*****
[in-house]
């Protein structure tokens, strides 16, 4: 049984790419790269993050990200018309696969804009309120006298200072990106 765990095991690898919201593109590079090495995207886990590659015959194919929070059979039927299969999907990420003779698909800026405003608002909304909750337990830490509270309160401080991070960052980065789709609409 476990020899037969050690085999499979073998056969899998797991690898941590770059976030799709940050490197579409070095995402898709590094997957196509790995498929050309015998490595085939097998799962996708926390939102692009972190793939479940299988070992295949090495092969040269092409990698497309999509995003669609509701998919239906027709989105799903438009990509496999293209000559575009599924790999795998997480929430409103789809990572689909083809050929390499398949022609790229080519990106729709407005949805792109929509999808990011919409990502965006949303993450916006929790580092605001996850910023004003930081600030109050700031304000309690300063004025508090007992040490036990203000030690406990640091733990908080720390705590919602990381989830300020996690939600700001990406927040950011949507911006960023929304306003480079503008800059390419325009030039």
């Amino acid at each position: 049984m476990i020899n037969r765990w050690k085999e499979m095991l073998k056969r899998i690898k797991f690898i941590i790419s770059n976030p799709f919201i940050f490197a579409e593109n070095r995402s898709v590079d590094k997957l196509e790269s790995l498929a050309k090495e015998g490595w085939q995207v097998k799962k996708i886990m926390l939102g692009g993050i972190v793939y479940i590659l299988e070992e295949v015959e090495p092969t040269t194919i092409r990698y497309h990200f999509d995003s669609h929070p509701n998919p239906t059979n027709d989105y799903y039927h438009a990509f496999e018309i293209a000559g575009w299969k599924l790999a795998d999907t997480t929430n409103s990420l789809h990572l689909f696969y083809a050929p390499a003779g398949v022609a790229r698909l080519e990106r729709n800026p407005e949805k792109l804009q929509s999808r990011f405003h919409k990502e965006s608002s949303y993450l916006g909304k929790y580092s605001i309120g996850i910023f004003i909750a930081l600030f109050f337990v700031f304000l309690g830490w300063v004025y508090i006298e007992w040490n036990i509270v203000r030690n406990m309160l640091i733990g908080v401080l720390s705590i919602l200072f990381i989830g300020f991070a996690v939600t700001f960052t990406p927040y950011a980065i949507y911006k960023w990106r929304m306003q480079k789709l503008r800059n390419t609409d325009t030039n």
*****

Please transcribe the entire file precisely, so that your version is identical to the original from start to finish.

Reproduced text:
[in-house]
């Protein structure tokens, strides 16, 4: 049984790419790269993050990200018309696969804009309120006298200072990106 765990095991690898919201593109590079090495995207886990590659015959194919929070059979039927299969999907990420003779698909800026405003608002909304909750337990830490509270309160401080991070960052980065789709609409 476990020899037969050690085999499979073998056969899998797991690898941590770059976030799709940050490197579409070095995402898709590094997957196509790995498929050309015998490595085939097998799962996708926390939102692009972190793939479940299988070992295949090495092969040269092409990698497309999509995003669609509701998919239906027709989105799903438009990509496999293209000559575009599924790999795998997480929430409103789809990572689909083809050929390499398949022609790229080519990106729709407005949805792109929509999808990011919409990502965006949303993450916006929790580092605001996850910023004003930081600030109050700031304000309690300063004025508090007992040490036990203000030690406990640091733990908080720390705590919602990381989830300020996690939600700001990406927040950011949507911006960023929304306003480079503008800059390419325009030039």
């Amino acid at each position: 049984m476990i020899n037969r765990w050690k085999e499979m095991l073998k056969r899998i690898k797991f690898i941590i790419s770059n976030p799709f919201i940050f490197a579409e593109n070095r995402s898709v590079d590094k997957l196509e790269s790995l498929a050309k090495e015998g490595w085939q995207v097998k799962k996708i886990m926390l939102g692009g993050i972190v793939y479940i590659l299988e070992e295949v015959e090495p092969t040269t194919i092409r990698y497309h990200f999509d995003s669609h929070p509701n998919p239906t059979n027709d989105y799903y039927h438009a990509f496999e018309i293209a000559g575009w299969k599924l790999a795998d999907t997480t929430n409103s990420l789809h990572l689909f696969y083809a050929p390499a003779g398949v022609a790229r698909l080519e990106r729709n800026p407005e949805k792109l804009q929509s999808r990011f405003h919409k990502e965006s608002s949303y993450l916006g909304k929790y580092s605001i309120g996850i910023f004003i909750a930081l600030f109050f337990v700031f304000l309690g830490w300063v004025y508090i006298e007992w040490n036990i509270v203000r030690n406990m309160l640091i733990g908080v401080l720390s705590i919602l200072f990381i989830g300020f991070a996690v939600t700001f960052t990406p927040y950011a980065i949507y911006k960023w990106r929304m306003q480079k789709l503008r800059n390419t609409d325009t030039n």